LVMH, which produces Moët & Chandon (yummy!) have fallen 1.5% on the Paris stock market.
Kering, which owns Gucci and Yves Saint Laurent, has shed 1.3%, while cosmetics company L’Oréal has dipped by 0.3%.
And if America really does impose this 1o0% tariff, it could mean less French champagne and quality cheese is quaffed and scoffed in the States.
of fears that Camembert will be off the menu, replaced with processed cheese (and you can’t bake in the oven with a little garlic and herbs!).
He told clients:
- US President Trump tweeted plans to tax US consumers of French champagne and cheese (and other goods). The sentiment seems to be “let them drink Coke.” Taxing trade is one of the few things the US president can do alone. Trump is branding the Democrats as “do nothing” – we may get more such tweets as a demonstration Trump is “doing something.”
- Substituting Kraft Cheese Slices for Camembert may be a heavy burden. However, earlier tweets re-imposing taxes on US users of Brazilian and Argentinian steel seem even more serious. Companies have spent years believing that they can operate global supply chains. Trust in global supply chains is threatened when a Trump trade deal does not seem to last more than a few months.
Mining companies are among the top fallers, with Anglo American losing almost 2%. A trade war can mean lower demand for commodities such as iron ore and coal.
Holiday firms TUI and Carnival, who are also vulnerable to a growth slowdown, are in the red too.
Junior economy minister Agnes Pannier-Runacher has declared that France will be “pugnacious” over the issue.
She told Sud Radio a little while ago that:
“It is very clear that we do not need to go back on this, with regards to a topic that economically speaking makes sense.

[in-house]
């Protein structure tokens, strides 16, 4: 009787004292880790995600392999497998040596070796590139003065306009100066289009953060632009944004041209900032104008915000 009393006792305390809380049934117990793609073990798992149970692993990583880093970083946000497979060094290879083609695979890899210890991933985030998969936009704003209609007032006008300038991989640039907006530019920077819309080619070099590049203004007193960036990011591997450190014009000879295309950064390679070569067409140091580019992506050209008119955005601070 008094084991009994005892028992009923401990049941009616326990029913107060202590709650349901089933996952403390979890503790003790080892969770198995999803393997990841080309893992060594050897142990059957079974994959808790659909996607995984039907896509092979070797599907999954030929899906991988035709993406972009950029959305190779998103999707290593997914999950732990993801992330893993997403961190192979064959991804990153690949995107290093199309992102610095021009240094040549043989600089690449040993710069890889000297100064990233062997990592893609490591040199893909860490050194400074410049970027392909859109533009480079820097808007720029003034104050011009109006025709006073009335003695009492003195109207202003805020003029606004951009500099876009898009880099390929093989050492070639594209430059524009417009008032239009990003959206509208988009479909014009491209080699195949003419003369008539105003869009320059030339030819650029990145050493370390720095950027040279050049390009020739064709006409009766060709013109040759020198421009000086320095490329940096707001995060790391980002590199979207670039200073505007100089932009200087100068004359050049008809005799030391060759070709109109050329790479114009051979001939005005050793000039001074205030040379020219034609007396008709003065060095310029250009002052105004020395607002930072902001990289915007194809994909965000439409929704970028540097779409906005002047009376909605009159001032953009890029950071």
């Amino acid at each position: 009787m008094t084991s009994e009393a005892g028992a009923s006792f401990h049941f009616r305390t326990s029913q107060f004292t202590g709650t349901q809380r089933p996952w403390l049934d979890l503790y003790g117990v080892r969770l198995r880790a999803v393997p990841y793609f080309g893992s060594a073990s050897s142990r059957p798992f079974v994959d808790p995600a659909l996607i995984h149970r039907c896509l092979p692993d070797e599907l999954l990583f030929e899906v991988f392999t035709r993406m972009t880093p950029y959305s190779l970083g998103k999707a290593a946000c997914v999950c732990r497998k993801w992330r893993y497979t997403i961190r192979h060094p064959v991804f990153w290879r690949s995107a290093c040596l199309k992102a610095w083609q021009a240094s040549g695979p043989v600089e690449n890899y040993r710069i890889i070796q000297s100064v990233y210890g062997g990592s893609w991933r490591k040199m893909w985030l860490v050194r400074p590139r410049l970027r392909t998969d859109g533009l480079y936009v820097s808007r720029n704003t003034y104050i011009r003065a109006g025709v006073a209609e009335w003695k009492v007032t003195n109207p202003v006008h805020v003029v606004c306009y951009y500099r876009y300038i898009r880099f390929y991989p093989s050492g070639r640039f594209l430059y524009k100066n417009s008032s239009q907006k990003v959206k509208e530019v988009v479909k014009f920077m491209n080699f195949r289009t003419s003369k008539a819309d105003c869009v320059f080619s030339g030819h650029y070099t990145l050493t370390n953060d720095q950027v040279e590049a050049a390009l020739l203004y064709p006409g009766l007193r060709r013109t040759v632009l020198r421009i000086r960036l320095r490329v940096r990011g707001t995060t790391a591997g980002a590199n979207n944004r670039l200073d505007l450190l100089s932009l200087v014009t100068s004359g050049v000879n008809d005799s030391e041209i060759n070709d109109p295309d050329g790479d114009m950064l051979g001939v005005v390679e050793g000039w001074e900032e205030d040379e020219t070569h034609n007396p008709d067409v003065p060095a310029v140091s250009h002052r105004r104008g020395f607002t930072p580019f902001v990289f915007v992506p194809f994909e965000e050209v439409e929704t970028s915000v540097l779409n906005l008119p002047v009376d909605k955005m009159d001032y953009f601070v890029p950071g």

We need to be pugnacious on the subject.
(thanks to Reuters for the quotes)
Back in July, France decided to impose a new 3% levy on digital companies with global revenues of more than €750m (£685m). It is meant to tackle the issue of major American companies paying little corporation tax in Europe, because they declare most of the profits back in the US.
Finance minister Brune Le Maire has told Radio Classique that the move is “unacceptable”, and not what you’d expect from an ally.
Le Maire also warned that Europe would retaliate, presumable with its own raft of tariffs on American imports.
“In case of new American sanctions, the European Union would be ready to riposte”
So much for the season of goodwill! Donald Trump has spooked the financial markets again, with a fresh flurry of tariffs that further escalate his trade war war.
Overnight, the Trump administration on Monday proposed new tariffs up to $2.4bn of French goods. Prized exports, including champagne, cheese, handbags, porcelain, cheeses and yoghurt would incur a new levy of up to 100%.
This swingeing move is a retaliation against France’s new digital services tax, which Washington says unfairly discriminated against American technology companies such as Amazon, Google and Facebook.
US Trade Representative Robert Lighthizer declared that the move:
“sends a clear signal that the United States will take action against digital tax regimes that discriminate or otherwise impose undue burdens on US companies.”
The move casts a shadow over today’s meeting of NATO leaders in London, to celebrate the 70th anniversary of the military alliance.
The attack on French exporters came just hours after Trump announced he was raising tariffs on steel and aluminium from Brazil and Argentina, in retaliation for their currencies falling to record lows.
That knocked stocks across the globe, with European stock markets suffering their worst day in two months on Monday. Wall Street also suffered, with the Dow losing almost 1%.
The selloff is now spreading to Asia, where Australia’s S&P/ASX 200 has slumped by over 2%.
Hopes that Trump might secure a trade deal with China had driven markets higher in recent weeks; investors are now worrying that America could take a more belligerent approach. Tariffs restrict trade and drag on global growth, so any escalation is bad news for the global economy.
of says Trump’s latest barrage of tariffs has surprised the markets.
The US placing steel and aluminium tariffs on Argentina and Brazil caught markets off guard. Traders have had US-China trade tunnel vision. As Americans would say, this came out of left field.
The new tariffs in South America are a reminder that with Trump as US President, a phase one trade deal with China doesn’t mean global trade just resets to the old status quo.
As I type, France is vowing to hit back, so it could be a tense day....
- Expected to rise to 44.5, from 44.5, showing another contraction